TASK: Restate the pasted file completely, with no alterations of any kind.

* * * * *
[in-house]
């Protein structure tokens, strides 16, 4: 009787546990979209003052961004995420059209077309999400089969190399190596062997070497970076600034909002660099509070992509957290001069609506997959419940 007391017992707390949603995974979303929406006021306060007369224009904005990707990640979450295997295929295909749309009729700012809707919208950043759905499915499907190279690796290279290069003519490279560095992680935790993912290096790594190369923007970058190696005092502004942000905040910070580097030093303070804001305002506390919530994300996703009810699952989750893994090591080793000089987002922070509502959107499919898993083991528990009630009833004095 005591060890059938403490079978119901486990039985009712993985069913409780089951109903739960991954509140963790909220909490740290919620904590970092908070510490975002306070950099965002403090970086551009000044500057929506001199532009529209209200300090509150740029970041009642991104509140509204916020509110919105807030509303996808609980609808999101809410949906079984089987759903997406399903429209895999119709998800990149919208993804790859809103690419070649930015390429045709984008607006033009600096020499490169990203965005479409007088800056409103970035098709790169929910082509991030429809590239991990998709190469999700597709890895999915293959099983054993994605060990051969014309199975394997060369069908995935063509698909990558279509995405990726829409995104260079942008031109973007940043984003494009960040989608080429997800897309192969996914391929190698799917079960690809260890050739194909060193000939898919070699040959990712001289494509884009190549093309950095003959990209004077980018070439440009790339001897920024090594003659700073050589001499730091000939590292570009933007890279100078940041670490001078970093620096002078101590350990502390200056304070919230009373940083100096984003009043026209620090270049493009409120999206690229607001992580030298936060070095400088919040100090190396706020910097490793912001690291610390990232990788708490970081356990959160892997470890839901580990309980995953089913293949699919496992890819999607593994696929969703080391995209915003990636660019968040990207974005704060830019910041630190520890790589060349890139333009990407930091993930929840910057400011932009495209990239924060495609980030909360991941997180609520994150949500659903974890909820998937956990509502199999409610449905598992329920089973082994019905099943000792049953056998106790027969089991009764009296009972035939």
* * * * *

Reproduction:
[in-house]
């Protein structure tokens, strides 16, 4: 009787546990979209003052961004995420059209077309999400089969190399190596062997070497970076600034909002660099509070992509957290001069609506997959419940 007391017992707390949603995974979303929406006021306060007369224009904005990707990640979450295997295929295909749309009729700012809707919208950043759905499915499907190279690796290279290069003519490279560095992680935790993912290096790594190369923007970058190696005092502004942000905040910070580097030093303070804001305002506390919530994300996703009810699952989750893994090591080793000089987002922070509502959107499919898993083991528990009630009833004095 005591060890059938403490079978119901486990039985009712993985069913409780089951109903739960991954509140963790909220909490740290919620904590970092908070510490975002306070950099965002403090970086551009000044500057929506001199532009529209209200300090509150740029970041009642991104509140509204916020509110919105807030509303996808609980609808999101809410949906079984089987759903997406399903429209895999119709998800990149919208993804790859809103690419070649930015390429045709984008607006033009600096020499490169990203965005479409007088800056409103970035098709790169929910082509991030429809590239991990998709190469999700597709890895999915293959099983054993994605060990051969014309199975394997060369069908995935063509698909990558279509995405990726829409995104260079942008031109973007940043984003494009960040989608080429997800897309192969996914391929190698799917079960690809260890050739194909060193000939898919070699040959990712001289494509884009190549093309950095003959990209004077980018070439440009790339001897920024090594003659700073050589001499730091000939590292570009933007890279100078940041670490001078970093620096002078101590350990502390200056304070919230009373940083100096984003009043026209620090270049493009409120999206690229607001992580030298936060070095400088919040100090190396706020910097490793912001690291610390990232990788708490970081356990959160892997470890839901580990309980995953089913293949699919496992890819999607593994696929969703080391995209915003990636660019968040990207974005704060830019910041630190520890790589060349890139333009990407930091993930929840910057400011932009495209990239924060495609980030909360991941997180609520994150949500659903974890909820998937956990509502199999409610449905598992329920089973082994019905099943000792049953056998106790027969089991009764009296009972035939």